Not the kind you wear, although they are just as important.
A design brief is needed for any project where you are unsure what you need but know you something has to be created to make a positive change in your business. This could be advertising, a print promo, branding or a logo – yes the last two are also different things.
So why do we need a brief? And I say we, as both the client and designer benefits from this. It doesn’t matter who creates it initially but as long as one is agreed upon before the design process takes part. This ensures you won’t be horribly surprised with what is presented to you. It basically guarantees you are both on the same page – literally.
Imagine going to the hairdresser and saying ‘I need a hair cut’. Sure, that’s normal people do that everyday. But then the hairdresser will say any or all of the following… ‘How much would you like off? Are you after a different style? Perhaps some colour as well? How often do you like to get it cut / change your look?
No they are not just trying to upsell here, they are trying to make sure they have a happy customer. Now this may not be the best example as I’ve heard plenty of people whinge about what the hairdresser has done to their precious locks, but if you don’t let them know exactly what you want (or don’t want) they are expected to fill the blanks.
Working with a designer is exactly the same. Yes we are the creative ones and don’t expect you to pre-design it for us or provide every single detail at the start but if over a quick chat the goals of the project can be established, they can then confirm with you what the final outcome should be without anyone freaking out.A design brief is needed for any project where you are unsure what you need Click To Tweet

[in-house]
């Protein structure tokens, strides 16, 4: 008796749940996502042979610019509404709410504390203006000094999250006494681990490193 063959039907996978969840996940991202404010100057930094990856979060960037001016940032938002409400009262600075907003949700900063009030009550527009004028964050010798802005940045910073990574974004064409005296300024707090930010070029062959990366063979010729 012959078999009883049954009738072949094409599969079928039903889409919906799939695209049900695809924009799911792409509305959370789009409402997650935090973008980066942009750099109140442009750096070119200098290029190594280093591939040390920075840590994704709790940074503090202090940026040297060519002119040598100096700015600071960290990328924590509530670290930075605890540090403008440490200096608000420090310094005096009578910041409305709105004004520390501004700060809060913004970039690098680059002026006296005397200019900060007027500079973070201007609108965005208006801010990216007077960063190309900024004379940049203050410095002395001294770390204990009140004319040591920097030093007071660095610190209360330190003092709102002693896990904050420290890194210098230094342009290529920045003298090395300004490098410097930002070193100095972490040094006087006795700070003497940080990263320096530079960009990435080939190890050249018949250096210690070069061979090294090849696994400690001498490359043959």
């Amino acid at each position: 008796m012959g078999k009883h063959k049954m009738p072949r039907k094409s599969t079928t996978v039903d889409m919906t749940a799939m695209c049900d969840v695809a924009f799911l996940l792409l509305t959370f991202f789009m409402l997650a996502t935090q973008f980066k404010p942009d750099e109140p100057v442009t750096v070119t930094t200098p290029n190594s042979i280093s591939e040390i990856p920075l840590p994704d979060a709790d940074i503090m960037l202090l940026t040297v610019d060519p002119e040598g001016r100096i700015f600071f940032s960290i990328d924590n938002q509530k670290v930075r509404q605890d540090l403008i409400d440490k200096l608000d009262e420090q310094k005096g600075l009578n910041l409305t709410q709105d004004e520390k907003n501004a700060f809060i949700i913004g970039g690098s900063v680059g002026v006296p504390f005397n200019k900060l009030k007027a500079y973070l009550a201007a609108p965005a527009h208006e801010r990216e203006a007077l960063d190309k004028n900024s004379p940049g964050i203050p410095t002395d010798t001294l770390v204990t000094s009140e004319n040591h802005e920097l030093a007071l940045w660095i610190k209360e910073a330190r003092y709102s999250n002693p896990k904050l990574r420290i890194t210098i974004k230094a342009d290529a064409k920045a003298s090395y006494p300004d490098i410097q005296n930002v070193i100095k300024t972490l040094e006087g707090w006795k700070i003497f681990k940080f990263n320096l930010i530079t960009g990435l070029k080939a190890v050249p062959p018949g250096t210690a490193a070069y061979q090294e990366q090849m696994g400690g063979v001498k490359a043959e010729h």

What a design brief will generally cover:
- The outcome or format – ie a poster to advertise and event vs more sales on your website – it could be both in the end!
- Target market – who do you want this to reach / enage with
- The details – if it’s a business card, who’s name, number, email needs to on it, as well as any fonts, colours or logos to be used.
- The deadline – when do you need it by?
- The budget – depending on how much funds you have to spend may depend how much time the designer can allocate to it.
So next time the boss says to you – we need a flyer for next week’s event – whip out that mini checklist and make it an easy process for yourself. Then you won’t have to ask 10 questions.
Alternatively, Canva offer a great free template to get that ball rolling.